Virgil Flowers is one of my favorite characters and I love what he does in this , the fifth, stand alone. He is very much Virgil, but a different side of him, more introspective, a bit deeper, more thought out , and definitely a ton of fun. The backdrop to all this is something most readers can appreciate: the angst behind a huge mega store coming in and crushing a community and its businesses. Using that, John Sandford again hits all the right notes and takes us the reader on nice wild ride .The motivations of the community, who really is the bomber, and a great social networking experiment to help find the killer. Would you take part in it? Me, I don’t think so, not my gig diming out my neighbor, whether they make bombs or not. Who else am I going to borrow sugar from in the future, who knows what may be in it if I did.I for one am glad this came buy when it did, now I need my Davenport and company fix. Can’t wait.
Here is what you are in for if you crack this open:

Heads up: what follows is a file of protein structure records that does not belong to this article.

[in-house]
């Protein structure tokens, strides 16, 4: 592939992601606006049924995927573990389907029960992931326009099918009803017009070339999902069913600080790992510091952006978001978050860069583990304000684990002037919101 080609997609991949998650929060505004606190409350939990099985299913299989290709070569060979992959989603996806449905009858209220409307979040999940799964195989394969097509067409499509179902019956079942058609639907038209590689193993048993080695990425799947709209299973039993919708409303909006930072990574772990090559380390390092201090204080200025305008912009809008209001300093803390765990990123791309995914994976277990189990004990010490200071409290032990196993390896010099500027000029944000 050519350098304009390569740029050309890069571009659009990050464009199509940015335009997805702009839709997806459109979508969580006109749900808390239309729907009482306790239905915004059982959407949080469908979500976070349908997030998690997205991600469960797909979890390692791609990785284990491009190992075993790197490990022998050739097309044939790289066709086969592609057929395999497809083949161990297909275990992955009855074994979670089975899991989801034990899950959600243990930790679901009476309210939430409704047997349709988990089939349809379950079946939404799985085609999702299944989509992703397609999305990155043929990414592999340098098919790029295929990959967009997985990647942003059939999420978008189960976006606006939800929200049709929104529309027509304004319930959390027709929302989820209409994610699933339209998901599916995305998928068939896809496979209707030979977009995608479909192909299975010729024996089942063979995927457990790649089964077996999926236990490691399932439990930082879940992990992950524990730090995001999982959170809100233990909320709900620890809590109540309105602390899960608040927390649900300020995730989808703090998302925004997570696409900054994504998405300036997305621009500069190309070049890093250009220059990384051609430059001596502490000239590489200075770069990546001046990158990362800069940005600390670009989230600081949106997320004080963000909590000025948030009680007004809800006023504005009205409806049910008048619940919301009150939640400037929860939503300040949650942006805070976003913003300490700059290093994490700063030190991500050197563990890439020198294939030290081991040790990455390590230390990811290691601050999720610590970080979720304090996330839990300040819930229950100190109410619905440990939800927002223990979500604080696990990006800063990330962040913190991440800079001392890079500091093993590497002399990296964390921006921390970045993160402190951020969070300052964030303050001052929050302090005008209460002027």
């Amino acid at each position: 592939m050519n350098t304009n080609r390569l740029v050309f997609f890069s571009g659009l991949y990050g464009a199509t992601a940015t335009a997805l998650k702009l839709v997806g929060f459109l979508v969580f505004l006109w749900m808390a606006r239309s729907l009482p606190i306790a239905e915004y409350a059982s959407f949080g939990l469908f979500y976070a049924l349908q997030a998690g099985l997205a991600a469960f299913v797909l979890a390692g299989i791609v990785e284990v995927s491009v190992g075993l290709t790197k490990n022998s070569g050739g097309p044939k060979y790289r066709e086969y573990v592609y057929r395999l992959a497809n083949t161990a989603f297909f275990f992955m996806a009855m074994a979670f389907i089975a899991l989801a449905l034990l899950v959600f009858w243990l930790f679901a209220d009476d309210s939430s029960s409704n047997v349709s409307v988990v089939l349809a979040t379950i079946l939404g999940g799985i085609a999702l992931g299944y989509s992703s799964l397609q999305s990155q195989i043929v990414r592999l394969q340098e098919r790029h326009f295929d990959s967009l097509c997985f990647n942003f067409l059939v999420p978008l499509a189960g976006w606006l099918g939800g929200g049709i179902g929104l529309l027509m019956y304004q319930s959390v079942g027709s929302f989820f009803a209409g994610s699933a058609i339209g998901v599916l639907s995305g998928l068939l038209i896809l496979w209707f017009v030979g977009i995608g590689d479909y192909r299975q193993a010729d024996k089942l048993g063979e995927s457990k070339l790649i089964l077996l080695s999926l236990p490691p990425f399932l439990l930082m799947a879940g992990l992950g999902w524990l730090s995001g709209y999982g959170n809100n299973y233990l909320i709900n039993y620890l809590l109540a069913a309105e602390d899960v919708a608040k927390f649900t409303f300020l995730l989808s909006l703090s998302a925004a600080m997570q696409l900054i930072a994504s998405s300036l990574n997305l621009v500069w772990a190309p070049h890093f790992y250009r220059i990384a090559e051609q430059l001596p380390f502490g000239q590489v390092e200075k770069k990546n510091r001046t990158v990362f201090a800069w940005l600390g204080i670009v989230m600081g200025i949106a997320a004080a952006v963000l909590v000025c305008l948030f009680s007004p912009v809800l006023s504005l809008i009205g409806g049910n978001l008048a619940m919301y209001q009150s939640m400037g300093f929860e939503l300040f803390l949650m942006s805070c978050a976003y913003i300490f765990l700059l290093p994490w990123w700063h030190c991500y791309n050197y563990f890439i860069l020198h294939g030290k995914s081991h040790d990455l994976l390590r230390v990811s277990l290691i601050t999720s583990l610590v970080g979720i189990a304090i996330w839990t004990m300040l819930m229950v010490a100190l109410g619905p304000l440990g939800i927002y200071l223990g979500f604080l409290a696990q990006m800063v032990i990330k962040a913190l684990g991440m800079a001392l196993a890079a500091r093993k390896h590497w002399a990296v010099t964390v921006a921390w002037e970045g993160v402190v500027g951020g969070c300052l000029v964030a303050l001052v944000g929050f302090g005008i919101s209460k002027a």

“Talk about risky business.
The superstore chain PyeMart has its sights set on a Minnesota river town, but two very angry groups want to stop it: the local merchants fearing for their businesses, and the environmentalists predicting ecological disaster. The protests don't seem to be slowing the project down, though, until someone decides to take matters into his own hands.
The first bomb goes off on the top floor of PyeMart's headquarters. The second one explodes at the construction site itself. The blasts are meant to inflict maximum damage—and they do. Who's behind the bombs and how far will they go? It's Virgil Flowers's job to find out . . . before more people get killed.”